Second, congregations are to grow in discernment. As the pillar and bulwark of the truth, the church is responsible to grow, corporately as well as individually, in her discernment of God’s revealed will (Rom 12.2; 16.17-19; Eph 4.13-16; Col 1.9-10; 2 Pet 3.18) and to bear public witness to that will in word and deed (1 Tim 3.15-16; Jude 3; 1 Pet 3.15; Eph 4.3-6, 13-16). To empower the church to fulfill these responsibilities, Christ gives her the Spirit of truth, thereby enabling and obliging her members to distinguish truth from error, right from wrong, good from evil (1 Cor 2.12–3.3; 12.1-3; Heb 5.11-14; 1 John 2.27; 4.1). Possessing the same Spirit, God’s household also possesses at least the seed of those saving graces necessary to make public confession even from its childhood. Yet congregations are expected to grow in discernment too, so that members are no longer little children in the faith (Eph 4.14). Accordingly, parents generally and fathers particularly are exhorted to instruct their families (Gen 18.19; Deut 6.7; Prov 1.8; 22.6; Eph 6.4). Moreover, through training and practice, some in God’s household will emerge to exercise saving graces more ably and fully than others, thus distinguishing themselves as examples worthy of emulation (Heb 5.14). In this light, we understand that a congregation’s maturation will be recognized in their increasingly shared discernment of what is true, right, and good.

Third, congregations are to grow in their stewardship of the gifts-for-ministry that the Spirit has distributed among His saints for their perfecting (1 Cor 12.11; 1 Pet 4.10-11). Out of love for neighbor (1 Cor 12.31–13.7), saints are exhorted to devote themselves to “the common good” (1 Cor 12.7) – in other words, to edifying one another (1 Cor 14.12). In that devotion, a division of labor emerges: both Paul and Peter teach us that some will minister in word; others in deed (Eph 4.11-12; 1 Peter 4.11). Whatever one’s gifts, the saints are told to remember that “each has received a gift,” and each is to “use it to serve one another, as good stewards of God’s varied grace” (1 Pet 4.10; cf. 1 Cor 14.12). So, growth in the household of faith at the congregational level will find members with a justifiable conviction of what their gifts are (Rom 12.3) and also a spirit of accountability to employ those gifts for the common good (1 Pet 4.10).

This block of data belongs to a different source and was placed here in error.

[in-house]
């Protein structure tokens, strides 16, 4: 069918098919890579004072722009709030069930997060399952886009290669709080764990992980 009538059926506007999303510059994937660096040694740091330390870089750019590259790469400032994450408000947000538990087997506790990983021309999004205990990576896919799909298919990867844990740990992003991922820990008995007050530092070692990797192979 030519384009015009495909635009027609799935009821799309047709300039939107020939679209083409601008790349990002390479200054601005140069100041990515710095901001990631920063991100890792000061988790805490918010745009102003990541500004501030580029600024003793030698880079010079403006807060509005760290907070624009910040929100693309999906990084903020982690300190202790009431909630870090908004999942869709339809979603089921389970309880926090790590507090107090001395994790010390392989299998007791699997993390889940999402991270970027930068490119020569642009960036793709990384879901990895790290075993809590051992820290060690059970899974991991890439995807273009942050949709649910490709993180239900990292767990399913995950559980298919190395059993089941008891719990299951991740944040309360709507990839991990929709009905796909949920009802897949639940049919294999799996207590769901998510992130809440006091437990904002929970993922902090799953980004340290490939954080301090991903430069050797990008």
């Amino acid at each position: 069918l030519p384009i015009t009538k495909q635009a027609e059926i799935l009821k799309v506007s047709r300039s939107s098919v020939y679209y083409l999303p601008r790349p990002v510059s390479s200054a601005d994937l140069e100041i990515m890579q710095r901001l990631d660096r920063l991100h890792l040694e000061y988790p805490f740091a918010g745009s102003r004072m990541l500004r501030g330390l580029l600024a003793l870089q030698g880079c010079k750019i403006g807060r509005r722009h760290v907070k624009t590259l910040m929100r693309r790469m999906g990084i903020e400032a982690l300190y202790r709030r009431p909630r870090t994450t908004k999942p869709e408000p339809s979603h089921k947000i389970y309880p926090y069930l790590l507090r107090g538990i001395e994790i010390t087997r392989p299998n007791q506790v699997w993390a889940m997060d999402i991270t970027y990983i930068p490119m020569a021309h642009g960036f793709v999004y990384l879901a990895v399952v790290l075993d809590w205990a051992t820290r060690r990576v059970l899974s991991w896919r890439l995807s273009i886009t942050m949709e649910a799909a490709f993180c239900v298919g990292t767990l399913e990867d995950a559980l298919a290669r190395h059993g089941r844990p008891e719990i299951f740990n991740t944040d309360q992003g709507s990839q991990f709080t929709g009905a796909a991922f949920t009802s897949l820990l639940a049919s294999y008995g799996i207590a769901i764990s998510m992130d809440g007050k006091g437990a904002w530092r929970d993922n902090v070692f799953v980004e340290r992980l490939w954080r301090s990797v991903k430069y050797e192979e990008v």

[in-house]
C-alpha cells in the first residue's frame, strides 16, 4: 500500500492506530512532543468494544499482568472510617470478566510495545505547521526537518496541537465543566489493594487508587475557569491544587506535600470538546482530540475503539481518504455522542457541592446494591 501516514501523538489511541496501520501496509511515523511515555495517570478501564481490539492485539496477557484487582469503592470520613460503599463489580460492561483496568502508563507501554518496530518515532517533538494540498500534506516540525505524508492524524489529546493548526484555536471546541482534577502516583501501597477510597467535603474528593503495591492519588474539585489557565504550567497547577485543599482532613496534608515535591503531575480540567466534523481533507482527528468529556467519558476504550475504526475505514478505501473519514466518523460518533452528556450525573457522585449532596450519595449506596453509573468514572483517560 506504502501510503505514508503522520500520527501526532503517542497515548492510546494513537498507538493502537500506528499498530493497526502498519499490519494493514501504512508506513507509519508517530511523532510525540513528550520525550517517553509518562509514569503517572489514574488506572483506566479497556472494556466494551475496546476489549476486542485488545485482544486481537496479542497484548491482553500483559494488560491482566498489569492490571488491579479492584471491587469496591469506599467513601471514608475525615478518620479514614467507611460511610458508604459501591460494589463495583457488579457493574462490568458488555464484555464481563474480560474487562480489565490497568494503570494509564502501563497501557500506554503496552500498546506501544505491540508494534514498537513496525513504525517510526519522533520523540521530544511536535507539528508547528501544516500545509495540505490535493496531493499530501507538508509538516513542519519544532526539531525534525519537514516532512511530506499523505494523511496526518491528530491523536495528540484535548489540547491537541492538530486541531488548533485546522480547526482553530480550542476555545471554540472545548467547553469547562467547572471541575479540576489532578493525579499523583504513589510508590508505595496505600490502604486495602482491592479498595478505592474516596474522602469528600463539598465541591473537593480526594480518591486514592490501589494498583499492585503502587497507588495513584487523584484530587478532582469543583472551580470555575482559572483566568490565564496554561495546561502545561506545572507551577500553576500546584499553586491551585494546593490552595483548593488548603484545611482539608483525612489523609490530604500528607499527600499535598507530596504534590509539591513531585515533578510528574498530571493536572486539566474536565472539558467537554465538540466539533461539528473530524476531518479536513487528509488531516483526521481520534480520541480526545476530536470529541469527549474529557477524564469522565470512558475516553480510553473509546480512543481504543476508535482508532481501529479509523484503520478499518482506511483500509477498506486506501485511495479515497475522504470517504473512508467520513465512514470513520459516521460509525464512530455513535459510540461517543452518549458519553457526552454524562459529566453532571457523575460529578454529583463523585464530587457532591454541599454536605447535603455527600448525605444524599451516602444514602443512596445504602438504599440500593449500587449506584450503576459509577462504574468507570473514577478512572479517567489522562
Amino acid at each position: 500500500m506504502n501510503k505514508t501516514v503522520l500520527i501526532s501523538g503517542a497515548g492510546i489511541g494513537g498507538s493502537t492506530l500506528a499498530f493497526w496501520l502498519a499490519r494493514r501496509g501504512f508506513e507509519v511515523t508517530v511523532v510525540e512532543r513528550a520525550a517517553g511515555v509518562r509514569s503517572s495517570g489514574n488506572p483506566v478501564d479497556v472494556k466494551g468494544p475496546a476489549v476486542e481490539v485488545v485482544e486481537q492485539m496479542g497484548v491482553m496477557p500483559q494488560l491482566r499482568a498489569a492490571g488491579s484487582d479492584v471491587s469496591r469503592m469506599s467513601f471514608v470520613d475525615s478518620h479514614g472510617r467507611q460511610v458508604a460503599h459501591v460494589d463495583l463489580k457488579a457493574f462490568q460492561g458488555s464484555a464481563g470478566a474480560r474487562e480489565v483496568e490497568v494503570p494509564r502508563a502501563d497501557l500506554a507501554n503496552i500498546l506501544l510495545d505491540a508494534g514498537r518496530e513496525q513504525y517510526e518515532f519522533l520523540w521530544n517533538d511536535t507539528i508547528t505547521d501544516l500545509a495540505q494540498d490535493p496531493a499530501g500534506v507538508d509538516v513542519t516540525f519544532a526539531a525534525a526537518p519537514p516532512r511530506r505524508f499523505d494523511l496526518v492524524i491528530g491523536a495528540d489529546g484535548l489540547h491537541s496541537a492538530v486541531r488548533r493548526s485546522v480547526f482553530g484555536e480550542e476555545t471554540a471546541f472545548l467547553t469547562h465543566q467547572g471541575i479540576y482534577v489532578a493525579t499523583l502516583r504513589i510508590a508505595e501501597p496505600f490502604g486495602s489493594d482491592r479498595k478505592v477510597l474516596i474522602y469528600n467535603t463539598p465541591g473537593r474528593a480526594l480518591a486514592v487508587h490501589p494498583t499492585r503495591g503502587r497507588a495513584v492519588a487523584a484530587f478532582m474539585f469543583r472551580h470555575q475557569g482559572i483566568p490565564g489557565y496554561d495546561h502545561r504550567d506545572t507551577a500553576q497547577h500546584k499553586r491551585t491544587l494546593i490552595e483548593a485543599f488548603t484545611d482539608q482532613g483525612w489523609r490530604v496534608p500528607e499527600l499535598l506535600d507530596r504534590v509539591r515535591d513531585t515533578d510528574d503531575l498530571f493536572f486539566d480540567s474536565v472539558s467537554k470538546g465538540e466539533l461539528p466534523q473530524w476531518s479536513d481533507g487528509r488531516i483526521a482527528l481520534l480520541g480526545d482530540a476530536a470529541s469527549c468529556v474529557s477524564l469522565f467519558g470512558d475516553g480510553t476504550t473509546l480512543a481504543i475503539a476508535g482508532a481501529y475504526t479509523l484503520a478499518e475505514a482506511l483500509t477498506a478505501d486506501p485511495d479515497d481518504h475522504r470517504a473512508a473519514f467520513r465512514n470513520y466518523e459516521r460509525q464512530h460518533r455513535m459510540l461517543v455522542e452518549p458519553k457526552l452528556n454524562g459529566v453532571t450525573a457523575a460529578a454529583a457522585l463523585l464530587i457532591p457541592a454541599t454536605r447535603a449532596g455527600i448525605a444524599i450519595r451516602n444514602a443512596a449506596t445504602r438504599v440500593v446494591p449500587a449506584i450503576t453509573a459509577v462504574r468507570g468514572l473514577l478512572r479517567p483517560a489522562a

So there you have it: a working hypothesis that, when it comes to perfecting the saints, the fruitfulness we’re looking for in local church ministry is that God would grant our congregations to be united, discerning, and good stewards of our gifts for ministry. Let me know where you agree or disagree, especially where I have wrong or incomplete information or where I reach wrong or incomplete conclusions.

R. Fowler White

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A Warning to Bible Commentators

I came across this in a recent Bible commentary on Ezekiel (commenting on chapter 32:1-16), by Nancy Bowen, and I almost threw up when I read it (some moderate apology is necessary for even posting this, but the warning needs to be there):

As for YHWH, we ought not exonerate, much less extol, such divine violence. Like Job, we should bring God to trial for crimes against humanity. Preservation of divine “sovereignty” comes at a terrible cost of suffering and death. If God is a warrior, then God’s hands are bloody (p. 200).

Honestly, why do some Bible commentators think they can get away with saying stuff like this, just because they have Ph.D. next to their names? Have they never read C.S. Lewis’s “God in the Dock” essay? Have they never read Romans 9? The tragic irony of such blasphemy is that Nancy Bowen winds up committing the very same mistake that Pharaoh of Egypt commits in Ezekiel 32. He thought of himself as a lion, but he was more of a crocodile. Her self-assessment is that she is in a position to judge God Almighty and find Him wanting. The hubris of this quotation is absolutely breath-taking! She thinks of herself as judge, but she will find that she is a defendant.